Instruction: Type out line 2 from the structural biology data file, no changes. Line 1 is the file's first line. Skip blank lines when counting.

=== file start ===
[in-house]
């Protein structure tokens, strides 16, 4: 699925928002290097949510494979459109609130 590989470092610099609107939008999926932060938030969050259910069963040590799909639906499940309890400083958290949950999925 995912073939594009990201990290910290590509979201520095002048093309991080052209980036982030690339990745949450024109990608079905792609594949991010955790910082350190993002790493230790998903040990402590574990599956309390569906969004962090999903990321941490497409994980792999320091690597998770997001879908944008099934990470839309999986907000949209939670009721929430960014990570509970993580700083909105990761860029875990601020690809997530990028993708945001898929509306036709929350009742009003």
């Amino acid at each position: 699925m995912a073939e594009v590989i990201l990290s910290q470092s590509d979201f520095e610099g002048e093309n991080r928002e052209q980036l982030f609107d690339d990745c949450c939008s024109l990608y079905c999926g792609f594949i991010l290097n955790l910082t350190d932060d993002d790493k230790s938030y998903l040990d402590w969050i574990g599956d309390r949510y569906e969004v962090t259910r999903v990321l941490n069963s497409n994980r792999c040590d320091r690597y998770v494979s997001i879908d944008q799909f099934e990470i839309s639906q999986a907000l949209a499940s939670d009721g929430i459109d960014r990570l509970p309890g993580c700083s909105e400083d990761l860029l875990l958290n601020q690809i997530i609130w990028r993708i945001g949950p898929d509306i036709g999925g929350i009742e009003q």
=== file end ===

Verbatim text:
């Protein structure tokens, strides 16, 4: 699925928002290097949510494979459109609130 590989470092610099609107939008999926932060938030969050259910069963040590799909639906499940309890400083958290949950999925 995912073939594009990201990290910290590509979201520095002048093309991080052209980036982030690339990745949450024109990608079905792609594949991010955790910082350190993002790493230790998903040990402590574990599956309390569906969004962090999903990321941490497409994980792999320091690597998770997001879908944008099934990470839309999986907000949209939670009721929430960014990570509970993580700083909105990761860029875990601020690809997530990028993708945001898929509306036709929350009742009003």